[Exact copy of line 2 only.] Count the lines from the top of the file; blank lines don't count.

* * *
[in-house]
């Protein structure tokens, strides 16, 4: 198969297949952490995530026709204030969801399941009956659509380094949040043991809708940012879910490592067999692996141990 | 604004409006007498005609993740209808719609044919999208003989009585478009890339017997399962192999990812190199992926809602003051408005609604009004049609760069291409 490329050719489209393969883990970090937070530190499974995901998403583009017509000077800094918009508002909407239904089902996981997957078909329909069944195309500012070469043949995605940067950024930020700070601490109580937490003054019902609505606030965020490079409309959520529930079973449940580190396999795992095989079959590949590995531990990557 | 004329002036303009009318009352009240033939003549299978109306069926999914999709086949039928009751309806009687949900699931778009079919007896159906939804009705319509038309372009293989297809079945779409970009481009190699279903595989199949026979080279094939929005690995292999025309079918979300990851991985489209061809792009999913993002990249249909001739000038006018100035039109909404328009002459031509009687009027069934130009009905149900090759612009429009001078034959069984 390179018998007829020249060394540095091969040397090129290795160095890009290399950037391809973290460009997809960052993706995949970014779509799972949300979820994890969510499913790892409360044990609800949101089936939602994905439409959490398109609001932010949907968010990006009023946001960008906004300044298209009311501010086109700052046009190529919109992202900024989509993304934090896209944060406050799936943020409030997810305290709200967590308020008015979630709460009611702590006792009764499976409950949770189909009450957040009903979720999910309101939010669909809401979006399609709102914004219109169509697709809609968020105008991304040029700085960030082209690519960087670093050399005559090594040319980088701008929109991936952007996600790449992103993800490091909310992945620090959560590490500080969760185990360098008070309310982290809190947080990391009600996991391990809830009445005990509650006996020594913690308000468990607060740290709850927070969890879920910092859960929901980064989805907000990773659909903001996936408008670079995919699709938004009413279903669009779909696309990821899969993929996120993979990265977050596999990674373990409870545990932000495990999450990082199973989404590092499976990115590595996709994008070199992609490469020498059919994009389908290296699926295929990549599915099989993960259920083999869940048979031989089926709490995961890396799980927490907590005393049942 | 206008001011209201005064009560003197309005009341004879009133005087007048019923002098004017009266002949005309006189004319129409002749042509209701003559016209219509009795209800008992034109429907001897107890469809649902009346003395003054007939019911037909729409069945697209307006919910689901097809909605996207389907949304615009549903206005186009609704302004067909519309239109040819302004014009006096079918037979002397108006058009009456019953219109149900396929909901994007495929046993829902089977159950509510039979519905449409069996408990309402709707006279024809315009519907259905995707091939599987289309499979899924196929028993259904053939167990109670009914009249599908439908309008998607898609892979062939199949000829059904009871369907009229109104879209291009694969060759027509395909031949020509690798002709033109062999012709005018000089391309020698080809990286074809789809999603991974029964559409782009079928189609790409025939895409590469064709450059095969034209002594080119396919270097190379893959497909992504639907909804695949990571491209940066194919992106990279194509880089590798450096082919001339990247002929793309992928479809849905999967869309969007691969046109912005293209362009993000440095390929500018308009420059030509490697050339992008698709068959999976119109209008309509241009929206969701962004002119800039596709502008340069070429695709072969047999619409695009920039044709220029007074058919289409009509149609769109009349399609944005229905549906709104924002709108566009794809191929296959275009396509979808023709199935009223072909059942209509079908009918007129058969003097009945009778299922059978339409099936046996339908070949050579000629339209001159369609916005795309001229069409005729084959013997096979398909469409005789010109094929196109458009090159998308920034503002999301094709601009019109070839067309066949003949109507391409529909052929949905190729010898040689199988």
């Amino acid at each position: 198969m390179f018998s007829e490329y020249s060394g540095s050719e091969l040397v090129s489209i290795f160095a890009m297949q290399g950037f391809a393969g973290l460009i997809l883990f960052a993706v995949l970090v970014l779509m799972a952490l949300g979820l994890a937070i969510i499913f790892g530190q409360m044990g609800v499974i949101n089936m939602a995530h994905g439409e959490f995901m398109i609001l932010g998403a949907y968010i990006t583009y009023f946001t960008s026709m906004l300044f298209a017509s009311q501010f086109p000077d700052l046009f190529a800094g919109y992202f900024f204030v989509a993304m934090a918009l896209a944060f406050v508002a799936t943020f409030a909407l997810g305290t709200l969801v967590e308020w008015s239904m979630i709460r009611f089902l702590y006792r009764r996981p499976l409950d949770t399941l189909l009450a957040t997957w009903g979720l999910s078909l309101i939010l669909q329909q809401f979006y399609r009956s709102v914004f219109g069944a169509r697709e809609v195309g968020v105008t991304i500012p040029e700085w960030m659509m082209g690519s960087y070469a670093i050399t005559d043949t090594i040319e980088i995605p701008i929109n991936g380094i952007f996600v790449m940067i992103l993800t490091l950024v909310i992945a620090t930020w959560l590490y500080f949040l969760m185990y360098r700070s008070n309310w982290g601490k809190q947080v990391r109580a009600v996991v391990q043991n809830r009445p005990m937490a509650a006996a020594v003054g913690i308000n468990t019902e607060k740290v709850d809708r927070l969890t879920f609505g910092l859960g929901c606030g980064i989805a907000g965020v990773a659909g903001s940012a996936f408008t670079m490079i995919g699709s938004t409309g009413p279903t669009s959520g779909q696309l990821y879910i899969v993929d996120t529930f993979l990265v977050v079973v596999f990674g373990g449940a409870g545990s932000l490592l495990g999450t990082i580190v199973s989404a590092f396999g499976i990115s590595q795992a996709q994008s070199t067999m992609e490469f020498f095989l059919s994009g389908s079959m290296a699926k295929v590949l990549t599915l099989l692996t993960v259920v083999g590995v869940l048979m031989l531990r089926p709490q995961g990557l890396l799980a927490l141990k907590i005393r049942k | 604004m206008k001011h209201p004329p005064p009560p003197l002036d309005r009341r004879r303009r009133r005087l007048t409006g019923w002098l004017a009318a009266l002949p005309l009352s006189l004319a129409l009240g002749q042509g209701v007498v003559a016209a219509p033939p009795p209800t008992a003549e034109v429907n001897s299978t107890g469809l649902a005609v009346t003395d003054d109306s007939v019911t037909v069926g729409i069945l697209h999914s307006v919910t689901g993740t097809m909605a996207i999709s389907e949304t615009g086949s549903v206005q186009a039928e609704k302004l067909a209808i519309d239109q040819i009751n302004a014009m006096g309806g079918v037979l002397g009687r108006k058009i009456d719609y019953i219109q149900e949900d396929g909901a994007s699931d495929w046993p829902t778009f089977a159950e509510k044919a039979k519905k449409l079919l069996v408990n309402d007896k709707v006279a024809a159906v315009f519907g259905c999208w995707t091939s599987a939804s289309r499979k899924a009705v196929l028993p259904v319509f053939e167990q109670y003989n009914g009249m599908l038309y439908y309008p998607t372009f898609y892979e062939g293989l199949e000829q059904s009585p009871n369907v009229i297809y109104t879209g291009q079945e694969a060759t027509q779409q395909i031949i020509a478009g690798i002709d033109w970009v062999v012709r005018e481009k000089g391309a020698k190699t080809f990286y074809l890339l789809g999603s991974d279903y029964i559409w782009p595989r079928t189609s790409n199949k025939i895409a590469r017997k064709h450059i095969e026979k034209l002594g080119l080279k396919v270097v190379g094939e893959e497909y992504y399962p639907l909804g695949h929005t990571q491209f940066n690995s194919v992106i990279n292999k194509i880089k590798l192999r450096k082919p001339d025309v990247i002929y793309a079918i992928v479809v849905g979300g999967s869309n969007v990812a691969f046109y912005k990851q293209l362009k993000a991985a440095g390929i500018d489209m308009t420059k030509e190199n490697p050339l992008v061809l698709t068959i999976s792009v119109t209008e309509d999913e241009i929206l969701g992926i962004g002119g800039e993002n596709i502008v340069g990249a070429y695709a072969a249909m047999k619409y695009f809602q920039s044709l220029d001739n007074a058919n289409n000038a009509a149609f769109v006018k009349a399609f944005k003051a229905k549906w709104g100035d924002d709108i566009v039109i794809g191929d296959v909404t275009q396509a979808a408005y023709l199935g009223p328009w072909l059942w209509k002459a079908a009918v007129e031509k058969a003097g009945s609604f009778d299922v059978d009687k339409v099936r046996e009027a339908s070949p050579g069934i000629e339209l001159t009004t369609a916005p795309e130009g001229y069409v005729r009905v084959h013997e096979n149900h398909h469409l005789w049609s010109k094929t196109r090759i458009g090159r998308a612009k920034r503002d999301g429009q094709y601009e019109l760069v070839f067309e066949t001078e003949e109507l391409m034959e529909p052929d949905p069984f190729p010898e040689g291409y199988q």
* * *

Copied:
């Protein structure tokens, strides 16, 4: 198969297949952490995530026709204030969801399941009956659509380094949040043991809708940012879910490592067999692996141990 | 604004409006007498005609993740209808719609044919999208003989009585478009890339017997399962192999990812190199992926809602003051408005609604009004049609760069291409 490329050719489209393969883990970090937070530190499974995901998403583009017509000077800094918009508002909407239904089902996981997957078909329909069944195309500012070469043949995605940067950024930020700070601490109580937490003054019902609505606030965020490079409309959520529930079973449940580190396999795992095989079959590949590995531990990557 | 004329002036303009009318009352009240033939003549299978109306069926999914999709086949039928009751309806009687949900699931778009079919007896159906939804009705319509038309372009293989297809079945779409970009481009190699279903595989199949026979080279094939929005690995292999025309079918979300990851991985489209061809792009999913993002990249249909001739000038006018100035039109909404328009002459031509009687009027069934130009009905149900090759612009429009001078034959069984 390179018998007829020249060394540095091969040397090129290795160095890009290399950037391809973290460009997809960052993706995949970014779509799972949300979820994890969510499913790892409360044990609800949101089936939602994905439409959490398109609001932010949907968010990006009023946001960008906004300044298209009311501010086109700052046009190529919109992202900024989509993304934090896209944060406050799936943020409030997810305290709200967590308020008015979630709460009611702590006792009764499976409950949770189909009450957040009903979720999910309101939010669909809401979006399609709102914004219109169509697709809609968020105008991304040029700085960030082209690519960087670093050399005559090594040319980088701008929109991936952007996600790449992103993800490091909310992945620090959560590490500080969760185990360098008070309310982290809190947080990391009600996991391990809830009445005990509650006996020594913690308000468990607060740290709850927070969890879920910092859960929901980064989805907000990773659909903001996936408008670079995919699709938004009413279903669009779909696309990821899969993929996120993979990265977050596999990674373990409870545990932000495990999450990082199973989404590092499976990115590595996709994008070199992609490469020498059919994009389908290296699926295929990549599915099989993960259920083999869940048979031989089926709490995961890396799980927490907590005393049942 | 206008001011209201005064009560003197309005009341004879009133005087007048019923002098004017009266002949005309006189004319129409002749042509209701003559016209219509009795209800008992034109429907001897107890469809649902009346003395003054007939019911037909729409069945697209307006919910689901097809909605996207389907949304615009549903206005186009609704302004067909519309239109040819302004014009006096079918037979002397108006058009009456019953219109149900396929909901994007495929046993829902089977159950509510039979519905449409069996408990309402709707006279024809315009519907259905995707091939599987289309499979899924196929028993259904053939167990109670009914009249599908439908309008998607898609892979062939199949000829059904009871369907009229109104879209291009694969060759027509395909031949020509690798002709033109062999012709005018000089391309020698080809990286074809789809999603991974029964559409782009079928189609790409025939895409590469064709450059095969034209002594080119396919270097190379893959497909992504639907909804695949990571491209940066194919992106990279194509880089590798450096082919001339990247002929793309992928479809849905999967869309969007691969046109912005293209362009993000440095390929500018308009420059030509490697050339992008698709068959999976119109209008309509241009929206969701962004002119800039596709502008340069070429695709072969047999619409695009920039044709220029007074058919289409009509149609769109009349399609944005229905549906709104924002709108566009794809191929296959275009396509979808023709199935009223072909059942209509079908009918007129058969003097009945009778299922059978339409099936046996339908070949050579000629339209001159369609916005795309001229069409005729084959013997096979398909469409005789010109094929196109458009090159998308920034503002999301094709601009019109070839067309066949003949109507391409529909052929949905190729010898040689199988």